BBC - Christmas song edit - PC madness?

Chuck Igo
Tue Dec 18 14:38:07 EST 2007

Mike attempted to write (and i've attempted to interpret his pesky program 
with some cleared up typing)

> There's an interesting debate going on today at the Beeb
> Apparently, BBC's Radio 1 program has cut out the word "faggot" from the 
> song "Fairytale of New York," by the Irish band The Pogues and singer 
> Kirsty MacColl.
> In the track, released 20 years ago, MacColl sings "You scumbag, you 
> maggot. You cheap lousy faggot;" as her character in the song argues with 
> a character counter-sung by Shane MacGowan.
> The song is a perennial Christmastime favorite in  England; and arguably 
> even here in the on rock stations.
> At least 90% of its listeners are criticizing the BBC for editing the song 
> (according to its own online data, while one BBC online news editor claims 
> the figure is "virtually 100%"), saying, "it's PC madness gone wrong."
> BBC 1, however, is standing by its decision to edit the song.
> What say you, esteemed members of this list?
> Play it - unedited, edited, or simply don't play it at all?
> Has it even been a concern here?


 not sure about that particular song here in the states - but on the opinion 
to air it, edit it, or leave it out:  what you don't say, can't hurt you. 
so on the side of caution, depending upon your station's target, leave it 
out.  i'd opt for the "don't play it"

Then again - many songs that were hits came available with "edits" or 
"remixes."  some of the edits changed the offensive word, such as the 
revised Steve Miller Band "Jet Airliner" which opted in some cases for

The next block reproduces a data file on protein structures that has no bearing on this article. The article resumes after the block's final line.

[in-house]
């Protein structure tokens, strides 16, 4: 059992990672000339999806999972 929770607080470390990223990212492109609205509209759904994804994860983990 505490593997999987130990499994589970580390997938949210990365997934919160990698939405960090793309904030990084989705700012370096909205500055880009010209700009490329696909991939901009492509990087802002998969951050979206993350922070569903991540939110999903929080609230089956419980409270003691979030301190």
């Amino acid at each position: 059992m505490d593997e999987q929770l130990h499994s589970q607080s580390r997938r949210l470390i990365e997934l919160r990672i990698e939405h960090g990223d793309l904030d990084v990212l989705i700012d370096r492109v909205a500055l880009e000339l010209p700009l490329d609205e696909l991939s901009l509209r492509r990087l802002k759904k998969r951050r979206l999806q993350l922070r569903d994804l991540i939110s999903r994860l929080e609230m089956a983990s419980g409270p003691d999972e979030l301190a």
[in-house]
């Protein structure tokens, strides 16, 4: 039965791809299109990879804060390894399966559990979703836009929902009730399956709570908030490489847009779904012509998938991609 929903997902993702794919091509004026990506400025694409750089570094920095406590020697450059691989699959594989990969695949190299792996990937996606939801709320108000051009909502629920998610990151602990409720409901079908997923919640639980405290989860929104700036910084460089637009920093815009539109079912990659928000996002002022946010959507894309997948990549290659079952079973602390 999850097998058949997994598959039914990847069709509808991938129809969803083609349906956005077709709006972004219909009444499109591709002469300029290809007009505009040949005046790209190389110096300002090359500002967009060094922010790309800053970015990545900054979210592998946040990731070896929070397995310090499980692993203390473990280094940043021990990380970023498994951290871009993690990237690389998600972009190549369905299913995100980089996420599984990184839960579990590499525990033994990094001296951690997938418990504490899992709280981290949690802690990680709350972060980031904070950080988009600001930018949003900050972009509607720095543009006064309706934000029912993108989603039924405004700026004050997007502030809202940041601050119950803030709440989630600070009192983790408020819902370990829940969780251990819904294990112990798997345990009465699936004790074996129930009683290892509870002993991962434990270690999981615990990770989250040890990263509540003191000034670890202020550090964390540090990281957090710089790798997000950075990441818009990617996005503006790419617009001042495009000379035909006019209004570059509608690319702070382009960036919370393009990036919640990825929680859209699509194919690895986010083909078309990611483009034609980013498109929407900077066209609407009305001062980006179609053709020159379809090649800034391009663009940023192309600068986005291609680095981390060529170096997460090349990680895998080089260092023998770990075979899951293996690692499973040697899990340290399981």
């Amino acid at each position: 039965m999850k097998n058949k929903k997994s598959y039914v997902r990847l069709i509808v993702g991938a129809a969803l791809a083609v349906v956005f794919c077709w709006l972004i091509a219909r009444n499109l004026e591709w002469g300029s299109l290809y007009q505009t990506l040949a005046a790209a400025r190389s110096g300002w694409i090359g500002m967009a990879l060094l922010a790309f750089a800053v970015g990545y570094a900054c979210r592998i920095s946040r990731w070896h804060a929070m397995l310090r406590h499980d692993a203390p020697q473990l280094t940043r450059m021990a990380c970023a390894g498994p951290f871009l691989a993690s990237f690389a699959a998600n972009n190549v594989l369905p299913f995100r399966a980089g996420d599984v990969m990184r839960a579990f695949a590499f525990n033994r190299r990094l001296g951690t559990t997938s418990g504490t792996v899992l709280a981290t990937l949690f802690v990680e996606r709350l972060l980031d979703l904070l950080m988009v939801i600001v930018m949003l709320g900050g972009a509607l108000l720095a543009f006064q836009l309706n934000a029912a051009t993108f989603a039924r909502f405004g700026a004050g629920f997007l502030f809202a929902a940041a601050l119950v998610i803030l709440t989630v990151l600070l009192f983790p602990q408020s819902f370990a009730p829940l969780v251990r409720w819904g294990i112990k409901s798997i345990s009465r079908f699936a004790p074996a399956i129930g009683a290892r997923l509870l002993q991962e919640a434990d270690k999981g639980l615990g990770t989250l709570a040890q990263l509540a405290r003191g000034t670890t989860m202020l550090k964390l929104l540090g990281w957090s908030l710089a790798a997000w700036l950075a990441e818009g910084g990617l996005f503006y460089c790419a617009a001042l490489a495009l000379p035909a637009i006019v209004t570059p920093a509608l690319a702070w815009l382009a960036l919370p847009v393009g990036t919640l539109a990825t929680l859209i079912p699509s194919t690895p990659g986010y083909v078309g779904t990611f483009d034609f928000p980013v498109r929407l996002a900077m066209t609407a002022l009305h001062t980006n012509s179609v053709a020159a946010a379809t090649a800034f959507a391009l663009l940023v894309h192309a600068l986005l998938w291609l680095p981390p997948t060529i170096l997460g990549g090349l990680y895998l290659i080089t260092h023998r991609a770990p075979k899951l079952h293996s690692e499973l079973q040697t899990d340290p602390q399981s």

"...funky KICKS..." instead of "...funky s**t..."

Pink Floyd's "Money" implored us to ".....don't give me that good good bull 
(silence)..." instead of   "...bull s**t..."

In regards to seasonal songs, some stations have actually, 30 years down the 
road, been hit with calls and letters of protestation over The Kinks "Father 
Christmas."  some of these stations are rock stations; some are pop 
stations; some are classic rock/oldies stations.  one of them is the one at 
which i work.  our station has opted for omission on the side of caution. 
the decision is a wise one in this era of new-age sensitivity.

the sudden realization or discovery of some potentially offensive nature of 
the Kinks' song, which i have and will again admit - baffles me.  30 
frickin' years that song has been aired - NOW it's a problem?  likewise the 
above-mentioned dilemma faced by the BBC.

what about Deck The Halls!  OMG!  talk about the extreme (revisionist) 
references in that one.  as a proud Irish-American, i should be extremely 
and profoundly upset over the repeated calls to induce physical harm to any 
person refered to in the "derogatory" sense of such hertigage or ancestry. 
"Strike The Harp!"  even Johnny Mathis says so.  i won't even get into the 
suggested attire for the entire decorating process - talk about your 
old-school stereo-types! yikes!

just remember: if it's offensive to anyone, just say

"... as Don Imus says..."

then say it.  it's covered and protected as "reporting," or else they 
wouldn't print it or air it repeatedly in the mainstream media.

- -Chuck Igo
(knee deep in Christmas music since 12/22/07) 

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